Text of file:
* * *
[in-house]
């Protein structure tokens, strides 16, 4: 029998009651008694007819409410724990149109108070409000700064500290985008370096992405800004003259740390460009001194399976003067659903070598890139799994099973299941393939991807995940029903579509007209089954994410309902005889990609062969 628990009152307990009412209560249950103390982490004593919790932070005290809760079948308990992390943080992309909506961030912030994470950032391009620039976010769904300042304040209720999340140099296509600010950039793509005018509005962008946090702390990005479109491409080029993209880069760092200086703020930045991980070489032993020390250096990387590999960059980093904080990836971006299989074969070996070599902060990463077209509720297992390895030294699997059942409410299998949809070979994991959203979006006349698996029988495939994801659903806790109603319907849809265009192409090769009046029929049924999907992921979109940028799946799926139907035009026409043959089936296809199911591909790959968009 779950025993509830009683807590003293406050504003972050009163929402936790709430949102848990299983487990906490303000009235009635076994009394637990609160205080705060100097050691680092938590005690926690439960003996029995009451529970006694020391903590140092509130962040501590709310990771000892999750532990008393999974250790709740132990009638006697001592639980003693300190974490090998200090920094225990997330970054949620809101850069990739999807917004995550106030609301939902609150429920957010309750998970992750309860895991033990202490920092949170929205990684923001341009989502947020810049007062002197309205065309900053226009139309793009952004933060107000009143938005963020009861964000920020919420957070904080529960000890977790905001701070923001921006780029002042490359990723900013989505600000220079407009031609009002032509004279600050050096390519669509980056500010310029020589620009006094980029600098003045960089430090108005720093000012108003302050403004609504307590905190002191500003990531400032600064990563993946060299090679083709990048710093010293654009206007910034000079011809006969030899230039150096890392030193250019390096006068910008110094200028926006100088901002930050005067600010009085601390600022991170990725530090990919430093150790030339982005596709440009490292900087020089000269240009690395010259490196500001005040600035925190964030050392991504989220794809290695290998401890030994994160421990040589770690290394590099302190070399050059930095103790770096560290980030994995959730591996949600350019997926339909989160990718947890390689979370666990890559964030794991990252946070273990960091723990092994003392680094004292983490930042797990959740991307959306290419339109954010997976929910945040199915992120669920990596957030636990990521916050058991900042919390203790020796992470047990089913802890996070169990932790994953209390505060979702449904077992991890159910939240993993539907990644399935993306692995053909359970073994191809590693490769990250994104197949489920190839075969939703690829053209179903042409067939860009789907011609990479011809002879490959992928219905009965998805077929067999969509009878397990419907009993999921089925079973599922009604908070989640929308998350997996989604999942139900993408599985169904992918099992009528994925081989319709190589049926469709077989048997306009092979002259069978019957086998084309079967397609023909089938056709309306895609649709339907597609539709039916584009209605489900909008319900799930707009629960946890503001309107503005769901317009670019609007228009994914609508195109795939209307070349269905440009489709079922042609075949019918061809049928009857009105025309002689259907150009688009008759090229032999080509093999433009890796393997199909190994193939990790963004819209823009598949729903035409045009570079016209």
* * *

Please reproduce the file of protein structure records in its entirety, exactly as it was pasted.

[in-house]
């Protein structure tokens, strides 16, 4: 029998009651008694007819409410724990149109108070409000700064500290985008370096992405800004003259740390460009001194399976003067659903070598890139799994099973299941393939991807995940029903579509007209089954994410309902005889990609062969 628990009152307990009412209560249950103390982490004593919790932070005290809760079948308990992390943080992309909506961030912030994470950032391009620039976010769904300042304040209720999340140099296509600010950039793509005018509005962008946090702390990005479109491409080029993209880069760092200086703020930045991980070489032993020390250096990387590999960059980093904080990836971006299989074969070996070599902060990463077209509720297992390895030294699997059942409410299998949809070979994991959203979006006349698996029988495939994801659903806790109603319907849809265009192409090769009046029929049924999907992921979109940028799946799926139907035009026409043959089936296809199911591909790959968009 779950025993509830009683807590003293406050504003972050009163929402936790709430949102848990299983487990906490303000009235009635076994009394637990609160205080705060100097050691680092938590005690926690439960003996029995009451529970006694020391903590140092509130962040501590709310990771000892999750532990008393999974250790709740132990009638006697001592639980003693300190974490090998200090920094225990997330970054949620809101850069990739999807917004995550106030609301939902609150429920957010309750998970992750309860895991033990202490920092949170929205990684923001341009989502947020810049007062002197309205065309900053226009139309793009952004933060107000009143938005963020009861964000920020919420957070904080529960000890977790905001701070923001921006780029002042490359990723900013989505600000220079407009031609009002032509004279600050050096390519669509980056500010310029020589620009006094980029600098003045960089430090108005720093000012108003302050403004609504307590905190002191500003990531400032600064990563993946060299090679083709990048710093010293654009206007910034000079011809006969030899230039150096890392030193250019390096006068910008110094200028926006100088901002930050005067600010009085601390600022991170990725530090990919430093150790030339982005596709440009490292900087020089000269240009690395010259490196500001005040600035925190964030050392991504989220794809290695290998401890030994994160421990040589770690290394590099302190070399050059930095103790770096560290980030994995959730591996949600350019997926339909989160990718947890390689979370666990890559964030794991990252946070273990960091723990092994003392680094004292983490930042797990959740991307959306290419339109954010997976929910945040199915992120669920990596957030636990990521916050058991900042919390203790020796992470047990089913802890996070169990932790994953209390505060979702449904077992991890159910939240993993539907990644399935993306692995053909359970073994191809590693490769990250994104197949489920190839075969939703690829053209179903042409067939860009789907011609990479011809002879490959992928219905009965998805077929067999969509009878397990419907009993999921089925079973599922009604908070989640929308998350997996989604999942139900993408599985169904992918099992009528994925081989319709190589049926469709077989048997306009092979002259069978019957086998084309079967397609023909089938056709309306895609649709339907597609539709039916584009209605489900909008319900799930707009629960946890503001309107503005769901317009670019609007228009994914609508195109795939209307070349269905440009489709079922042609075949019918061809049928009857009105025309002689259907150009688009008759090229032999080509093999433009890796393997199909190994193939990790963004819209823009598949729903035409045009570079016209």